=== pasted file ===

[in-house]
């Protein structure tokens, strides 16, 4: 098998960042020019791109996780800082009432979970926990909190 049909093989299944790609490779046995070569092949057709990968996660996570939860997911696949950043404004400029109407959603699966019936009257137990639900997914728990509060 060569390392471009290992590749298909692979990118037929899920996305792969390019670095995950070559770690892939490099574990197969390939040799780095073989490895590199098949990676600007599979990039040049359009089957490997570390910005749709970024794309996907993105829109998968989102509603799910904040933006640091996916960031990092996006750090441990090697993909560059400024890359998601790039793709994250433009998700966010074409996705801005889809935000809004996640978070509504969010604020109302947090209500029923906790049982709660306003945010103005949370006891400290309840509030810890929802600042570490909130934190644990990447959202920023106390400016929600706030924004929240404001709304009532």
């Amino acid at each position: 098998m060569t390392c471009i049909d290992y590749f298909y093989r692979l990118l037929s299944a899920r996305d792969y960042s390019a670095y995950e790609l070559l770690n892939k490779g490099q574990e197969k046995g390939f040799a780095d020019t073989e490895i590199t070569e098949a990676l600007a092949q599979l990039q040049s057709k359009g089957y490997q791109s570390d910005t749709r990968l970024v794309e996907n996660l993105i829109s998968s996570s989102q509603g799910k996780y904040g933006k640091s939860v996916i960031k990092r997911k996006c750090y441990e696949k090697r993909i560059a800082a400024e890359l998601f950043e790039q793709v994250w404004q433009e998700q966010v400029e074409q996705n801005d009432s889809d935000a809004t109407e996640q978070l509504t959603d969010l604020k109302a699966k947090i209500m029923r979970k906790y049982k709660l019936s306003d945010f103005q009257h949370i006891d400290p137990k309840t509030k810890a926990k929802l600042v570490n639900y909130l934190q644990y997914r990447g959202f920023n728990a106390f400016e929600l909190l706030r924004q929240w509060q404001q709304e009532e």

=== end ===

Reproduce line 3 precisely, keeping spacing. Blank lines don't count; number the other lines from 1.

């Amino acid at each position: 098998m060569t390392c471009i049909d290992y590749f298909y093989r692979l990118l037929s299944a899920r996305d792969y960042s390019a670095y995950e790609l070559l770690n892939k490779g490099q574990e197969k046995g390939f040799a780095d020019t073989e490895i590199t070569e098949a990676l600007a092949q599979l990039q040049s057709k359009g089957y490997q791109s570390d910005t749709r990968l970024v794309e996907n996660l993105i829109s998968s996570s989102q509603g799910k996780y904040g933006k640091s939860v996916i960031k990092r997911k996006c750090y441990e696949k090697r993909i560059a800082a400024e890359l998601f950043e790039q793709v994250w404004q433009e998700q966010v400029e074409q996705n801005d009432s889809d935000a809004t109407e996640q978070l509504t959603d969010l604020k109302a699966k947090i209500m029923r979970k906790y049982k709660l019936s306003d945010f103005q009257h949370i006891d400290p137990k309840t509030k810890a926990k929802l600042v570490n639900y909130l934190q644990y997914r990447g959202f920023n728990a106390f400016e929600l909190l706030r924004q929240w509060q404001q709304e009532e």